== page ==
This past Independence Day happened to fall on Sunday, a day of worship for many Americans. Because of our country’s deep tension between worship and patriotism, I felt sorry for our dean who, in her sermon that day, had to find the balance between celebrating the gospel and nationalism. She found the common ground in the word “Freedom.”
Though Jesus was neither a Christian nor an American, he did believe in freedom and mercy, two very American and Christian values.
As I have mentioned before about the Episcopal Church, preachers do not pick their Sunday sermon topics. They must follow the liturgical calendar with scripture readings set years in advance. On this day, the Gospel reading was from the book of Mark.
The Parables of Mark
- The Strong Man (Mk 3:23-27)
- The Parable of the Sower (Mk 4:3-8)
- The Parable of the Seed that Grows Itself (Mk 4:26-29)
- The Parable of the Mustard Seed (Mk 4:30-32)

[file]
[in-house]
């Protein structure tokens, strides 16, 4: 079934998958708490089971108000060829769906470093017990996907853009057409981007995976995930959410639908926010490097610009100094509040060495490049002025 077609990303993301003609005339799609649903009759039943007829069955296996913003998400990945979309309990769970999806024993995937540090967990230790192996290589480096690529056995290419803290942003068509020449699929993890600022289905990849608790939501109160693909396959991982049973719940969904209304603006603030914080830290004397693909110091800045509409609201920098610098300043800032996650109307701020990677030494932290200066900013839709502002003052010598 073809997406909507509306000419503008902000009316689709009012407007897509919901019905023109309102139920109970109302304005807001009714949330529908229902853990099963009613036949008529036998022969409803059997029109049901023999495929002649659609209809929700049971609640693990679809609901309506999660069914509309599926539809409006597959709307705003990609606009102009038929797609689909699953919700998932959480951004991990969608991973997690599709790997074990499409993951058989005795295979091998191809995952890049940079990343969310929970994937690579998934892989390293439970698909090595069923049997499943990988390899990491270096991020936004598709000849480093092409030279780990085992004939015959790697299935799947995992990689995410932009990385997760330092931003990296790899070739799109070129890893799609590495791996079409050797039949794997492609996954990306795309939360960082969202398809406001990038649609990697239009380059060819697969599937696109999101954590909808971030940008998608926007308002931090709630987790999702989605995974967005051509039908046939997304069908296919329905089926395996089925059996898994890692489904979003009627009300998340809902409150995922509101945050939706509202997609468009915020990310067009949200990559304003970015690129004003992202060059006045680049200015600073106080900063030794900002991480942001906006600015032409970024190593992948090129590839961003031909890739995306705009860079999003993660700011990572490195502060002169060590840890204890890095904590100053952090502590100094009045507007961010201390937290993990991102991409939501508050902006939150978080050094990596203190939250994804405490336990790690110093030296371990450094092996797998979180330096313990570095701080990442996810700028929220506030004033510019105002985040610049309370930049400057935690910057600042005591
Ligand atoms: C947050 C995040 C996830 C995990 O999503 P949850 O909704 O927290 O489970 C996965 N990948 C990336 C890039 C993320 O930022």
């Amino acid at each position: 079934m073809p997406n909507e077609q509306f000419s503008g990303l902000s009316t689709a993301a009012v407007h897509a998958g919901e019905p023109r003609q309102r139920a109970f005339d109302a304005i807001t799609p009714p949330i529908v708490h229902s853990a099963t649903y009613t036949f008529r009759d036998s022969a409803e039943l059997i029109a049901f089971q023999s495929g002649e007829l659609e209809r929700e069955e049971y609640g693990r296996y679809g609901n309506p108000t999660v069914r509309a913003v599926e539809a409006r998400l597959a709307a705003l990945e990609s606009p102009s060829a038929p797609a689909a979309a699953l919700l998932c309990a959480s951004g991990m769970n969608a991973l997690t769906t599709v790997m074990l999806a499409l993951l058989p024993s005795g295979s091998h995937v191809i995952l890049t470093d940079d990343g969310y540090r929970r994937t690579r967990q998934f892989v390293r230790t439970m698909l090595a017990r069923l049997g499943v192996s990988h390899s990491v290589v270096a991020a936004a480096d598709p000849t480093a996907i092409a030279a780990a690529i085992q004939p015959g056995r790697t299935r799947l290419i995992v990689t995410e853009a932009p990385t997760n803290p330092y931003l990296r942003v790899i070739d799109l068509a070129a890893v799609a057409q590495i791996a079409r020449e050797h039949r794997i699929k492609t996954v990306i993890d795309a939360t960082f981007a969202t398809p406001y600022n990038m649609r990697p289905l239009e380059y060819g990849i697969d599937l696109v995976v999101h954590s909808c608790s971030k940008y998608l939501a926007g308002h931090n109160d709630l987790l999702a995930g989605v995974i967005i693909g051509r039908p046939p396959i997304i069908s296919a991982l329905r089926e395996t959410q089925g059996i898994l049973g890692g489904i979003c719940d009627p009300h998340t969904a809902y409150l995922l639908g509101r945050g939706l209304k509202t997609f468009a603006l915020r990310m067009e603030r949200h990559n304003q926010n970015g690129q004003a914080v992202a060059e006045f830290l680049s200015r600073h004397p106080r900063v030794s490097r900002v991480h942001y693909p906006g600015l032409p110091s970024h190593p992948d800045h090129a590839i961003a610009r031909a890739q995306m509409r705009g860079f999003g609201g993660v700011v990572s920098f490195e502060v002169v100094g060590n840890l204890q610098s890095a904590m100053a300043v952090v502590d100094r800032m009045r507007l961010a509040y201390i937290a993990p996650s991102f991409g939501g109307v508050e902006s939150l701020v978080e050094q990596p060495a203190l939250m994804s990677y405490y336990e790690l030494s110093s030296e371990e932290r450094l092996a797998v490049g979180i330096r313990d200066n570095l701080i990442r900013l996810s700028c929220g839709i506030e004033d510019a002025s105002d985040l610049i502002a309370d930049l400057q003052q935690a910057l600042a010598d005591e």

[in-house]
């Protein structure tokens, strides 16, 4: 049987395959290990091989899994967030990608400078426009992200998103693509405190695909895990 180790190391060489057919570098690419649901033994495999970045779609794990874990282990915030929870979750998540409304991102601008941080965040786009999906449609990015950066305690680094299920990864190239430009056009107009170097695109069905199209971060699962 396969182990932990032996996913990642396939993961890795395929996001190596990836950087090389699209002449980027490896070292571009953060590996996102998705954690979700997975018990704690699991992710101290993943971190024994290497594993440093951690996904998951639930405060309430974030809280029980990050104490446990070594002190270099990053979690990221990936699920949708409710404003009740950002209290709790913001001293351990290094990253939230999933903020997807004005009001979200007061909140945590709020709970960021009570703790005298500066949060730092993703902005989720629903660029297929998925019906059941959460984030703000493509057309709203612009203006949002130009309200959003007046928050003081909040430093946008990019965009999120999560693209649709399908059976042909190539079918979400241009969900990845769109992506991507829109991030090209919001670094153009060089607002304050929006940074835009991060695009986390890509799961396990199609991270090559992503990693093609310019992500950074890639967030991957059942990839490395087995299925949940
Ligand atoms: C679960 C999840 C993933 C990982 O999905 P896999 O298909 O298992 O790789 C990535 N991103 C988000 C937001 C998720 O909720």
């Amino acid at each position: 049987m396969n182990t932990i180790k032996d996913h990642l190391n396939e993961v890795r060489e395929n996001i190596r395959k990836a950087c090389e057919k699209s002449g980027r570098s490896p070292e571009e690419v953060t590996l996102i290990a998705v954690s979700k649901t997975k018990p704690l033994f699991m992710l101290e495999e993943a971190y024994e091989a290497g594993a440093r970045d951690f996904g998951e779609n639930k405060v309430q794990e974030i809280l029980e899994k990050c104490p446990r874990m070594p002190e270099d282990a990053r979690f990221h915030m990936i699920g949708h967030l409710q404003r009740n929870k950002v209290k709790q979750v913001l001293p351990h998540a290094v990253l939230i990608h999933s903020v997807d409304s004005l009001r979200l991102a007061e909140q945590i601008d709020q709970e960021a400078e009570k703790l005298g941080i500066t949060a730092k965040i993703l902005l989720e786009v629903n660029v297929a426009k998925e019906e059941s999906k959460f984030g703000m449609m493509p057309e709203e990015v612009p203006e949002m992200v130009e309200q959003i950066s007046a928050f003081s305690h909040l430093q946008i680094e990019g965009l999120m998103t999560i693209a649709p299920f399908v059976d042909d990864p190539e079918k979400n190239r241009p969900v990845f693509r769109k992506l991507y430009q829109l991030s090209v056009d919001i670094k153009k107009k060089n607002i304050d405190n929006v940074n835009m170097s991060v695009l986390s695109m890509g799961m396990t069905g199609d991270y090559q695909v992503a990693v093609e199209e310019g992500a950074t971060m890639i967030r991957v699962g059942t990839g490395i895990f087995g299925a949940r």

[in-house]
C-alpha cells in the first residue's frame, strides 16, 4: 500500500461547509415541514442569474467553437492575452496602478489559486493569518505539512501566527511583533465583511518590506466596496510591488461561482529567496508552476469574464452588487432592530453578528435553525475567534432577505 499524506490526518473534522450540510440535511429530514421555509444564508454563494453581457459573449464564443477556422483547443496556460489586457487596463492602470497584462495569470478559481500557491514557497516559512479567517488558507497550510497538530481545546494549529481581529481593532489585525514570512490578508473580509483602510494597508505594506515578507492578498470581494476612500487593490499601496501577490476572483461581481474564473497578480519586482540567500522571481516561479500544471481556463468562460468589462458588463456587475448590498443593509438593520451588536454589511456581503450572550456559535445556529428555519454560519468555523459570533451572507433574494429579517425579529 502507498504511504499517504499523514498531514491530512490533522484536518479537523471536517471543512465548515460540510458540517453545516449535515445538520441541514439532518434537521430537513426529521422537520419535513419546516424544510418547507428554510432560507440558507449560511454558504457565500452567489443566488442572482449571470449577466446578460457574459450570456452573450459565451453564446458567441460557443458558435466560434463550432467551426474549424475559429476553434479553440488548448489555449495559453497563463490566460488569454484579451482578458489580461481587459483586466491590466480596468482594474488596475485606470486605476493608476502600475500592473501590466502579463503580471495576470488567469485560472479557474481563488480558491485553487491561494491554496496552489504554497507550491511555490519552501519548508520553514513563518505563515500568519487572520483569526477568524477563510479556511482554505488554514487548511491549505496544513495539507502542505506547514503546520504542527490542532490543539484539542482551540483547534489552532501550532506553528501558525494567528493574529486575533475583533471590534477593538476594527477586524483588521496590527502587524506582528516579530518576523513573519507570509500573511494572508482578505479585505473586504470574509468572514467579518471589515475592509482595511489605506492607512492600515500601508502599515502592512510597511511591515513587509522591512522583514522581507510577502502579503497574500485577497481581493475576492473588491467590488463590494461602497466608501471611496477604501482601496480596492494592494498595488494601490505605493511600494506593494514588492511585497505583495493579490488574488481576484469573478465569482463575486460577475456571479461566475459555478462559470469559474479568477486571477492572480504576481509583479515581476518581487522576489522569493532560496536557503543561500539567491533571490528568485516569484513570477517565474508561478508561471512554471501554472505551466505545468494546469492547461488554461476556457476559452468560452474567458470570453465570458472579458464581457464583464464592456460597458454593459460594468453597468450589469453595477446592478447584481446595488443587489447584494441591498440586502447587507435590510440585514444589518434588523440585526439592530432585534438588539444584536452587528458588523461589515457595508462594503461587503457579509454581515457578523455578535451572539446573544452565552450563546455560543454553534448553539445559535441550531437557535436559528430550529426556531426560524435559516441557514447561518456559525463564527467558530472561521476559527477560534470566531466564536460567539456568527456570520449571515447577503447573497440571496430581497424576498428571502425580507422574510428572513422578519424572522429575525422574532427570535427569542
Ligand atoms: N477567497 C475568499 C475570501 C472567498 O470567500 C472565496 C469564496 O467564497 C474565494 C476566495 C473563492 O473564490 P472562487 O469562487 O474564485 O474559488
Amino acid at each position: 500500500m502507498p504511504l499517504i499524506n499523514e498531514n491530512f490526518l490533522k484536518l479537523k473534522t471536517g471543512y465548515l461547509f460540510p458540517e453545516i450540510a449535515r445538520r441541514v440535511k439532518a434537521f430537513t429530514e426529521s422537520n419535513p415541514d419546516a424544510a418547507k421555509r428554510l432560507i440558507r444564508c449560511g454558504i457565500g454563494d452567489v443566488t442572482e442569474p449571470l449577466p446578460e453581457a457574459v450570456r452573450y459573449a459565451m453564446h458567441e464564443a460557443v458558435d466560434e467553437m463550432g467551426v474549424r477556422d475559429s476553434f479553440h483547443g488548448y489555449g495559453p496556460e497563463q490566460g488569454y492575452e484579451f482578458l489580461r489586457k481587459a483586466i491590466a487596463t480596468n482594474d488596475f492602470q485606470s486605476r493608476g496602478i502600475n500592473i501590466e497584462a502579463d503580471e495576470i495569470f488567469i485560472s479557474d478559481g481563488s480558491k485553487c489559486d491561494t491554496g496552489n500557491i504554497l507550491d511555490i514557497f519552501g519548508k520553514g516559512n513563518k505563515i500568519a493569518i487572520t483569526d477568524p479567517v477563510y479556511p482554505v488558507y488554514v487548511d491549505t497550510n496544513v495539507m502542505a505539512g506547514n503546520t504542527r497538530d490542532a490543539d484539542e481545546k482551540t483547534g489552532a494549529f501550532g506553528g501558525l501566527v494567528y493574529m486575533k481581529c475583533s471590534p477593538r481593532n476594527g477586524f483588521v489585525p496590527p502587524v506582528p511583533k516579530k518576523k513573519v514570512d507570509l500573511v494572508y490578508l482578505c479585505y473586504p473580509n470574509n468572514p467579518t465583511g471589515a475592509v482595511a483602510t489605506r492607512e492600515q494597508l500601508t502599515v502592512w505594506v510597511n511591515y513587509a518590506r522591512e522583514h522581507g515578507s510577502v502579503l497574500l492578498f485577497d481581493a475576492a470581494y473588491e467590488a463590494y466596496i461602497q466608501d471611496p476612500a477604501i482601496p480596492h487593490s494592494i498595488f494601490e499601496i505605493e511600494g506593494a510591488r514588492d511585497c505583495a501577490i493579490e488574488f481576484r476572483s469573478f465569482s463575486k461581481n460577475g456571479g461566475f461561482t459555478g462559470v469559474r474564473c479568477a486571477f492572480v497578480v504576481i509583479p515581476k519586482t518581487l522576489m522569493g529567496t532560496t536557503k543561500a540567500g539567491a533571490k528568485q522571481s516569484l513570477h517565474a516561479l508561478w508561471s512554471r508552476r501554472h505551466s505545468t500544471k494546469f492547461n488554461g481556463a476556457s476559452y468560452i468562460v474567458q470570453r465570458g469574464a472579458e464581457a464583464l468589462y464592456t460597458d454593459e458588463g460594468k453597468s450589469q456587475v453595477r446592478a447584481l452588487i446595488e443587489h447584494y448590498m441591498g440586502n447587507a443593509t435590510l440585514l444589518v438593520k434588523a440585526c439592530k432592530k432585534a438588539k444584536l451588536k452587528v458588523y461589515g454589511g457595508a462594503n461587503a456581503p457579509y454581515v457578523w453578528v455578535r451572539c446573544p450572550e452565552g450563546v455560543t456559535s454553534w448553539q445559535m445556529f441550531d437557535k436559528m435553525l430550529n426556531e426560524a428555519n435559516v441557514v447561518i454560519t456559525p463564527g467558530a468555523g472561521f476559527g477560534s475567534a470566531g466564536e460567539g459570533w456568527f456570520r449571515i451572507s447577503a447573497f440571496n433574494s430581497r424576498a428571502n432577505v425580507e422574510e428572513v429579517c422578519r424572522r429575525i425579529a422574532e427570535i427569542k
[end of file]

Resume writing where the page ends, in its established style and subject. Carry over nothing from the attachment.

- The Parable of the Wicked Tenants (Mk 12:1-9)
- The Parable of the Fig Tree (Mk 13:28-31)
Of all of these, I must confess, I only recognized The Parable of the Mustard Seed “The Kingdom of Heaven is like a grain of mustard seed, which a man took, and sowed in his field.” Curious, I did go read the other parables and found them to be barbaric, make no sense, and felt grateful I wasn’t the one having to write a sermon on joining the Book of Mark and Independence Day.
Thankfully, Dean Amy Meaux did that chore for all of us. She sowed a well-thought out sermon and wrapped it all up in a tidy bow, with a reminder about how lucky we are to be born in America. She said, “Love your freedom and Jesus’s mercy enough to demand it be shared with others.”
I thought that was a gracious ending.